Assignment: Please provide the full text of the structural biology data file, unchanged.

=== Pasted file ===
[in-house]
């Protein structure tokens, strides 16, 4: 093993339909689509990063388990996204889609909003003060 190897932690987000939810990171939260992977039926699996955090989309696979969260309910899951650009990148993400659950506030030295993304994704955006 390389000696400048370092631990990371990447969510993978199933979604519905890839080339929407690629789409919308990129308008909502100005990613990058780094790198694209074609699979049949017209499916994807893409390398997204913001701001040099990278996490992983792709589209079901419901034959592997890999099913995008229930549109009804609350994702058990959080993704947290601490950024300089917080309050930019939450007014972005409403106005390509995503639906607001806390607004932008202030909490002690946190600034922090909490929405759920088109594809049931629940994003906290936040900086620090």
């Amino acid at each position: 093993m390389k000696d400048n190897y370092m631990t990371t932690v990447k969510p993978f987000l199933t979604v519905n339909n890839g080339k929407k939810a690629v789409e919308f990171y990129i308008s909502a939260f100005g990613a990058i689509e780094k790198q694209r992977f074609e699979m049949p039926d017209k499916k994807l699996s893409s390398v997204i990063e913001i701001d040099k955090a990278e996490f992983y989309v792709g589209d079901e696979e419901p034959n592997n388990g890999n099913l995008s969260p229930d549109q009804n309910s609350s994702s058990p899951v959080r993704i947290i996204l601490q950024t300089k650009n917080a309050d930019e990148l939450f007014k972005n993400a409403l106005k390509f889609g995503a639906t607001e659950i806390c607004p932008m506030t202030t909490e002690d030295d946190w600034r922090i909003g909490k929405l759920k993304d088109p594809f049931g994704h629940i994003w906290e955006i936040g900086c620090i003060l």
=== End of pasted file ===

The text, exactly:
[in-house]
């Protein structure tokens, strides 16, 4: 093993339909689509990063388990996204889609909003003060 190897932690987000939810990171939260992977039926699996955090989309696979969260309910899951650009990148993400659950506030030295993304994704955006 390389000696400048370092631990990371990447969510993978199933979604519905890839080339929407690629789409919308990129308008909502100005990613990058780094790198694209074609699979049949017209499916994807893409390398997204913001701001040099990278996490992983792709589209079901419901034959592997890999099913995008229930549109009804609350994702058990959080993704947290601490950024300089917080309050930019939450007014972005409403106005390509995503639906607001806390607004932008202030909490002690946190600034922090909490929405759920088109594809049931629940994003906290936040900086620090």
């Amino acid at each position: 093993m390389k000696d400048n190897y370092m631990t990371t932690v990447k969510p993978f987000l199933t979604v519905n339909n890839g080339k929407k939810a690629v789409e919308f990171y990129i308008s909502a939260f100005g990613a990058i689509e780094k790198q694209r992977f074609e699979m049949p039926d017209k499916k994807l699996s893409s390398v997204i990063e913001i701001d040099k955090a990278e996490f992983y989309v792709g589209d079901e696979e419901p034959n592997n388990g890999n099913l995008s969260p229930d549109q009804n309910s609350s994702s058990p899951v959080r993704i947290i996204l601490q950024t300089k650009n917080a309050d930019e990148l939450f007014k972005n993400a409403l106005k390509f889609g995503a639906t607001e659950i806390c607004p932008m506030t202030t909490e002690d030295d946190w600034r922090i909003g909490k929405l759920k993304d088109p594809f049931g994704h629940i994003w906290e955006i936040g900086c620090i003060l």